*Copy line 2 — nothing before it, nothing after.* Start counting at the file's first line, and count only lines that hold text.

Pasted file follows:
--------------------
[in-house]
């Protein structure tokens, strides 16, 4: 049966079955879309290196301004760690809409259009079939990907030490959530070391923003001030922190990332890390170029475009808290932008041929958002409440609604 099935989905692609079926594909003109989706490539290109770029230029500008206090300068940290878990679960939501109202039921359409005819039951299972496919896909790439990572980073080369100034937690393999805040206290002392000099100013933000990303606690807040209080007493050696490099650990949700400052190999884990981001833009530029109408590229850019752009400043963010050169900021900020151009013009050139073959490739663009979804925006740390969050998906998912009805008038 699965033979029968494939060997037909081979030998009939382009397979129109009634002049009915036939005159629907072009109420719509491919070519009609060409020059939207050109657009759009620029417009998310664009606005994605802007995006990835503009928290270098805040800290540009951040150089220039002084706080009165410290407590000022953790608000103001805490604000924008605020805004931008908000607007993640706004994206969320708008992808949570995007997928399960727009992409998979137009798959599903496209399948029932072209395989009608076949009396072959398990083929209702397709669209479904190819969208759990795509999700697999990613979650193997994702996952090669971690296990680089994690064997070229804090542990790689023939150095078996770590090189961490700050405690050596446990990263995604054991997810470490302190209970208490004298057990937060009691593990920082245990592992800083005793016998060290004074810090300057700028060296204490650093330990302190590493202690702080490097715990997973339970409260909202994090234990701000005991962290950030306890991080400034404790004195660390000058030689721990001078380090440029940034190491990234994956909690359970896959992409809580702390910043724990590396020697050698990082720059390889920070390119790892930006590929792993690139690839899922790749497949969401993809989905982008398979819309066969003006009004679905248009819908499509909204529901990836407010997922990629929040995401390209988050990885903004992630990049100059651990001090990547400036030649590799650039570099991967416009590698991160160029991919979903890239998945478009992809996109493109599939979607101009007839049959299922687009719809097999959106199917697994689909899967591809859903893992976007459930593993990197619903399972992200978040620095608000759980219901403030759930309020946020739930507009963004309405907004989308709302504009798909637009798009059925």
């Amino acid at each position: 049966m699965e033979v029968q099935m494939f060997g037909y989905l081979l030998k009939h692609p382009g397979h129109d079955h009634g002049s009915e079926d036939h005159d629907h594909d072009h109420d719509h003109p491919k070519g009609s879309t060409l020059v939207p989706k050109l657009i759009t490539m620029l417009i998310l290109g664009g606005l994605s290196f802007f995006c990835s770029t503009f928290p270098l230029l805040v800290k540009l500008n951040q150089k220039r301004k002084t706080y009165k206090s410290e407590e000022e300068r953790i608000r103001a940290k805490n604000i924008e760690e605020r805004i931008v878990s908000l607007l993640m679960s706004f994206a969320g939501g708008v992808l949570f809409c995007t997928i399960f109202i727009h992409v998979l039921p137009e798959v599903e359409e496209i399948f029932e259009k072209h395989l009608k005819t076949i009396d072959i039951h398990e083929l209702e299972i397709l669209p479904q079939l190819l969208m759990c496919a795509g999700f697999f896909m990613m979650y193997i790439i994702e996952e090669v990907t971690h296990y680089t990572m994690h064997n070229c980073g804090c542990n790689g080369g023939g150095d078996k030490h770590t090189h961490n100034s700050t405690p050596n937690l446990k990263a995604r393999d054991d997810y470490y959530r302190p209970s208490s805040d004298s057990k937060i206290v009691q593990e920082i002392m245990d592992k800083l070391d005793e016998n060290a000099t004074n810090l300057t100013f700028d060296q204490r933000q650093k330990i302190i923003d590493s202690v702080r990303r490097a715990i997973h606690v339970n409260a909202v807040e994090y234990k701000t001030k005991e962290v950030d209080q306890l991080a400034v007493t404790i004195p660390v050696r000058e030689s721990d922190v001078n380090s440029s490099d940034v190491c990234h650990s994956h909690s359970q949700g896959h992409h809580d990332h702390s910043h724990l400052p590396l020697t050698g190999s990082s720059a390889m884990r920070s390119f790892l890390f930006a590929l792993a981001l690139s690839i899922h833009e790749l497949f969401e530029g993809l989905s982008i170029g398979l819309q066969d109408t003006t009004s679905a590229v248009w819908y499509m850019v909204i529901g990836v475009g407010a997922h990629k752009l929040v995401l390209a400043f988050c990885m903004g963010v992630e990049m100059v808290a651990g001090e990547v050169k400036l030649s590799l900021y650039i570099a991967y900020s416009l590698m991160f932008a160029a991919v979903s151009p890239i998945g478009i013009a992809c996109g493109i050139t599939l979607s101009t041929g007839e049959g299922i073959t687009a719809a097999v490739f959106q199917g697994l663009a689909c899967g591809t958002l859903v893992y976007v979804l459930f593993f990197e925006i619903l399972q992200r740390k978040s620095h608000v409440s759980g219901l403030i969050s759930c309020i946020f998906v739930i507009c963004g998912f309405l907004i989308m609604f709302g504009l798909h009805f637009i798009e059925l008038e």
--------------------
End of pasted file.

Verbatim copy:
């Protein structure tokens, strides 16, 4: 049966079955879309290196301004760690809409259009079939990907030490959530070391923003001030922190990332890390170029475009808290932008041929958002409440609604 099935989905692609079926594909003109989706490539290109770029230029500008206090300068940290878990679960939501109202039921359409005819039951299972496919896909790439990572980073080369100034937690393999805040206290002392000099100013933000990303606690807040209080007493050696490099650990949700400052190999884990981001833009530029109408590229850019752009400043963010050169900021900020151009013009050139073959490739663009979804925006740390969050998906998912009805008038 699965033979029968494939060997037909081979030998009939382009397979129109009634002049009915036939005159629907072009109420719509491919070519009609060409020059939207050109657009759009620029417009998310664009606005994605802007995006990835503009928290270098805040800290540009951040150089220039002084706080009165410290407590000022953790608000103001805490604000924008605020805004931008908000607007993640706004994206969320708008992808949570995007997928399960727009992409998979137009798959599903496209399948029932072209395989009608076949009396072959398990083929209702397709669209479904190819969208759990795509999700697999990613979650193997994702996952090669971690296990680089994690064997070229804090542990790689023939150095078996770590090189961490700050405690050596446990990263995604054991997810470490302190209970208490004298057990937060009691593990920082245990592992800083005793016998060290004074810090300057700028060296204490650093330990302190590493202690702080490097715990997973339970409260909202994090234990701000005991962290950030306890991080400034404790004195660390000058030689721990001078380090440029940034190491990234994956909690359970896959992409809580702390910043724990590396020697050698990082720059390889920070390119790892930006590929792993690139690839899922790749497949969401993809989905982008398979819309066969003006009004679905248009819908499509909204529901990836407010997922990629929040995401390209988050990885903004992630990049100059651990001090990547400036030649590799650039570099991967416009590698991160160029991919979903890239998945478009992809996109493109599939979607101009007839049959299922687009719809097999959106199917697994689909899967591809859903893992976007459930593993990197619903399972992200978040620095608000759980219901403030759930309020946020739930507009963004309405907004989308709302504009798909637009798009059925």